Narniathon: The Lion, the Witch, and the Wardrobe

There are spoilers for THE LION, THE WITCH, AND THE WARDROBE (LWW) in this post.

Narniathon: The Lion, the Witch, and the Wardrobe

As I stated in my post Joining the Narniathon21, I’ve decided to participate in a reread of The Chronicles of Narnia hosted by Chris over at Calmgrove. I’ve wanted to reread the series for a couple of years now as I want to see if my feelings, for THE LAST BATTLE in particular, are the same after a reread. I won’t say more than that as I want to discuss those feelings when we read THE LAST BATTLE.

I first read the Narniad 14 years ago as an adult. I read it with a couple of friends and they told me to read it in chronological order rather than published order. Even though it was my first time reading the books, I was familiar with the story of LWW as I had watched a TV adaptation with my mom when I was a teenager.

One of the things that I always thought was weird about LWW (from the adaptation) was how abrupt the ending was. I had always thought the TV people didn’t have the budget to end the story properly. Nope. I was very surprised to find out that the book ending is just as abrupt and that the adaptation was actually quite faithful to the book. The ending is the thing I least like about LWW.

The thing I like the most about LWW (or the Narniad in general) is the Christian allegory. I’m not sure if I knew about the allegory when I watched the adaptation, but I know I knew about it when I read the Narniad 14 years ago. During this read, certain parts of the allegory made more of an impact on me. Of course I understood Aslan’s sacrifice the first time I read LWW. This time, I noticed the wording surrounding the Deep Magic regarding Edmund’s treachery. CS Lewis termed the Deep Magic as “law” and when the White Witch and Aslan discussed what to do about Edmund, the White Witch said the law stated that anyone treacherous belonged to her. It immediately brought to mind an image of Satan and Christ bargaining for a wayward soul.

I’m also much more well-read this time around and I noticed that Lilith, Adam’s first wife in Jewish lore, was mentioned as part of the White Witch’s heritage. I felt like Captain America in Avengers:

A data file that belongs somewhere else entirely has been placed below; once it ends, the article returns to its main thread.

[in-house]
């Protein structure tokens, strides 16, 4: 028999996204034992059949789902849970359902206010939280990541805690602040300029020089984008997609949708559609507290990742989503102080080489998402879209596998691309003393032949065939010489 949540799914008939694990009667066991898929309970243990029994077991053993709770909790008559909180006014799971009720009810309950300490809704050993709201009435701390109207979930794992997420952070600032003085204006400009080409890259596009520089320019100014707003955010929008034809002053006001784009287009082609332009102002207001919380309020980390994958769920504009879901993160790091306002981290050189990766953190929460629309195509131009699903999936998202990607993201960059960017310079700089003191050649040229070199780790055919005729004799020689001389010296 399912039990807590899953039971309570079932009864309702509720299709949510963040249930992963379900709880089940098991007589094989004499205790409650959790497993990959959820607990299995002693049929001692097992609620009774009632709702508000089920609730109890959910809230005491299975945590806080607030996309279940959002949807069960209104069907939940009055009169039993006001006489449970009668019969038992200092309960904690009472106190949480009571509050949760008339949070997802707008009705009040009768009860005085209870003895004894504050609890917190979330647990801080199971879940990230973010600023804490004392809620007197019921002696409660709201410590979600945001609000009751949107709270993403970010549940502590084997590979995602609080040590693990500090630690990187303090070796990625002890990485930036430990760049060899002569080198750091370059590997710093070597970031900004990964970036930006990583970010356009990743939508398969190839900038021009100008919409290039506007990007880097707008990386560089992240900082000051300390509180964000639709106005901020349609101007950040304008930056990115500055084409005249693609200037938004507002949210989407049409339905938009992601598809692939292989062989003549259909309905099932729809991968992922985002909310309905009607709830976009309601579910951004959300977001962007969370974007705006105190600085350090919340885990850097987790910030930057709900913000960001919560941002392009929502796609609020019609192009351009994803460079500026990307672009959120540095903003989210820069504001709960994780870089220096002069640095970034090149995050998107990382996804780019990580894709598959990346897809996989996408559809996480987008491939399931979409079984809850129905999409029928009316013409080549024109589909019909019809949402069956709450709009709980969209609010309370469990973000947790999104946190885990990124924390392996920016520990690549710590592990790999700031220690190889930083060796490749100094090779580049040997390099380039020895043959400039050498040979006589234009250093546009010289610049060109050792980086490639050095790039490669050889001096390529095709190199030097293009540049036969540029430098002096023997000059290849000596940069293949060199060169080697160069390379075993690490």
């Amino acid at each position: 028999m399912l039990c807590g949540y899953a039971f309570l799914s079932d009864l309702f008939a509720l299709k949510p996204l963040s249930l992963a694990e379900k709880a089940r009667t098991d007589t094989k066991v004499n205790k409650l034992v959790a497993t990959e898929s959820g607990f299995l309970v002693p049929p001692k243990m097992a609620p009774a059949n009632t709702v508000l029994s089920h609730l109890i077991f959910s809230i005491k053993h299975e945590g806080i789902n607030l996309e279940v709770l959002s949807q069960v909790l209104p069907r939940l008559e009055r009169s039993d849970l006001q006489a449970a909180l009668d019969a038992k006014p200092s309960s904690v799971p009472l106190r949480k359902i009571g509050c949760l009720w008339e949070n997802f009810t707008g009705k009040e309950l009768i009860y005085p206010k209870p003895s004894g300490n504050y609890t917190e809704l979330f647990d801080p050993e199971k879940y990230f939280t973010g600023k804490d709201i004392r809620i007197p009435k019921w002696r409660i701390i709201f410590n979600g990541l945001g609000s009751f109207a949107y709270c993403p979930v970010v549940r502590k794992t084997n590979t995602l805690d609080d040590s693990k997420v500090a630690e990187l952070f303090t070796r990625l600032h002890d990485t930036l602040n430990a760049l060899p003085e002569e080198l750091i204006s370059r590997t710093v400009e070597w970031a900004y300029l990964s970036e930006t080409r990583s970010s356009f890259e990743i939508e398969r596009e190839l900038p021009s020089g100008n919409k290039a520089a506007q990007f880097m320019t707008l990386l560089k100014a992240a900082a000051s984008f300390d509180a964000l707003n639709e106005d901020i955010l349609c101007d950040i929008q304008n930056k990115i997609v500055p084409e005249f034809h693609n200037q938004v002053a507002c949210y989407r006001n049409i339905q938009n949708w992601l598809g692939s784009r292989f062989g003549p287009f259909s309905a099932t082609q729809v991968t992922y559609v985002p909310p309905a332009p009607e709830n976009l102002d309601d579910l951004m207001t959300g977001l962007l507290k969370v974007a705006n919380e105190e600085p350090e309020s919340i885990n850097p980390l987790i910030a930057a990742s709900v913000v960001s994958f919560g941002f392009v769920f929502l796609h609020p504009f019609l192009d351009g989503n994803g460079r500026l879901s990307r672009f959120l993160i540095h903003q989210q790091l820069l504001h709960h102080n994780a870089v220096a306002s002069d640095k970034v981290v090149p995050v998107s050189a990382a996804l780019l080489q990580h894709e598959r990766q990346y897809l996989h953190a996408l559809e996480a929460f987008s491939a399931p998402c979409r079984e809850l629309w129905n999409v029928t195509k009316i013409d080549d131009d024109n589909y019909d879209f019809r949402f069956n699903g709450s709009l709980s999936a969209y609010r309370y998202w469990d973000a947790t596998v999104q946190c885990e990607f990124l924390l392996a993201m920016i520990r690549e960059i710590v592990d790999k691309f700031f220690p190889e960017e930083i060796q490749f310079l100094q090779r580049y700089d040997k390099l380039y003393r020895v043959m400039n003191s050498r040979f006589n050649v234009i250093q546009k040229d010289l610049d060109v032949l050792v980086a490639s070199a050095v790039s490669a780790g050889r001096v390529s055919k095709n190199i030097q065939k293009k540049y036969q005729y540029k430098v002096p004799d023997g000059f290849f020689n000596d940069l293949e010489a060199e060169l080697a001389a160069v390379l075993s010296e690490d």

I actually really like the Lilith lore and I love reading stories that include her in them. Do you know anything about Lilith? Have you read any other books that include her lore in them?

I wasn’t a reader as a child. I despised reading. In fact, my reading adventures didn’t begin until about 14.5 years ago. I wonder if I had read LWW, or any of the Narniad for that matter, as a child if I would’ve liked them more. I’m also curious if reading them for the first time in chronological order has any bearing on my feelings about the books. What do you think?

Have you read THE LION, THE WITCH, AND THE WARDROBE? Did you like it? Why? Why not?

P.S. My two favorite characters from LWW have always been Lucy and Aslan. I think it’s obvious why Aslan’s one of them. Lucy’s one of them because I relate to her the most. She and I are both the youngest in our families, seen as small (her in stature, me in manner) but fierce, wear our hearts on our sleeves, think of others, and are especially fond of animals. Who’s your favorite character?

About Jenni Elyse

Hi, I'm Jenni. I’m an eclectic reader. I mostly read fiction and I favor fantasy, science fiction, historical fiction, mystery, thrillers, and romance. The more kissing in a book the better!
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6 replies
  1. Christopher Lovegrove
    Christopher Lovegrove says:

    Lovely review, Jenni Elyse, you convince me that personally engaging with a work of fiction is a good indicator of whether a novelist has succeeded in communicating with the reader and so has done their job. LWW has clearly spoken to you in different ways from your several visits, much as it did for me, and that I think is a measure of its power. I agree that Lucy is probably the most engaging character (even though I’m an eldest sibling), the one I most empathise with, though I view Aslan with awe and not a little fear; he is I sense a mix of both the Old Testament and New Testament God.

    • Jenni Elyse
      Jenni Elyse says:

      Thank you! Yes, I agree. If the reader can engage in a way that they feel like they’re a part of the story, then the author has definitely succeeded. This is why fantasy is my favorite genre (although I’ll read most genres).

      I love Aslan dearly. One of the things you may notice as we read the Narniad is that I like the books with Aslan in them more than the books without him. Because of my own religious beliefs, I view him a little differently than as a mix of Old Testament and New Testament God. I read how CS Lewis writes him and his writing can work with my belief in Christ.

      Just in case you’re curious, I don’t believe in the Trinity. I believe in God, the Father, and in his son Jesus Christ, and in the Holy Ghost. I also believe that they are three separate and distinct beings and that God, the Father, and Jesus Christ have bodies that are flesh and blood like yours and mine.

    • Jenni Elyse
      Jenni Elyse says:

      I understand completely. I learned about Lilith in one of my literature classes when we read East of Eden by Steinbeck. As you probably know, East of Eden is an allegory for the Cain and Abel story. Each character with a name that starts with an A and C alludes to Cain, Abel, or another person in that story, including Adam, Eve, Satan, God, and even Lilith. Well, Cathy Trask’s character is an allusion to Lilith.

    • Jenni Elyse
      Jenni Elyse says:

      That’s interesting. That’s how I am with Dune, lol. If you ever do read the other books, I wonder what you’d think of them since you’re now an adult?

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